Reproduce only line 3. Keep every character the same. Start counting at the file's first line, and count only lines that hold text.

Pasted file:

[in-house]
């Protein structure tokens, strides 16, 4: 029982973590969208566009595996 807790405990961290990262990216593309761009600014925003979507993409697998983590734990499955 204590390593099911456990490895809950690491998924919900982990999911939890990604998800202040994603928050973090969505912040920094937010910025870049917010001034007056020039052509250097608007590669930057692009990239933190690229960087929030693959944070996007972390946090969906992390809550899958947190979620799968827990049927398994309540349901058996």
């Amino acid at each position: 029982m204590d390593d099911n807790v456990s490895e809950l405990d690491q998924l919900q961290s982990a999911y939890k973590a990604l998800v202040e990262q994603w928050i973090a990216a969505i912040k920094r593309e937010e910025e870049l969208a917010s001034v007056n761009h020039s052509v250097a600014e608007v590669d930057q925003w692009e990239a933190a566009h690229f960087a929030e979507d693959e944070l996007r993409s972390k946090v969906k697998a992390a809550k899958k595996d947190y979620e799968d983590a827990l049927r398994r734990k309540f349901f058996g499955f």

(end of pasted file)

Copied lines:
């Amino acid at each position: 029982m204590d390593d099911n807790v456990s490895e809950l405990d690491q998924l919900q961290s982990a999911y939890k973590a990604l998800v202040e990262q994603w928050i973090a990216a969505i912040k920094r593309e937010e910025e870049l969208a917010s001034v007056n761009h020039s052509v250097a600014e608007v590669d930057q925003w692009e990239a933190a566009h690229f960087a929030e979507d693959e944070l996007r993409s972390k946090v969906k697998a992390a809550k899958k595996d947190y979620e799968d983590a827990l049927r398994r734990k309540f349901f058996g499955f």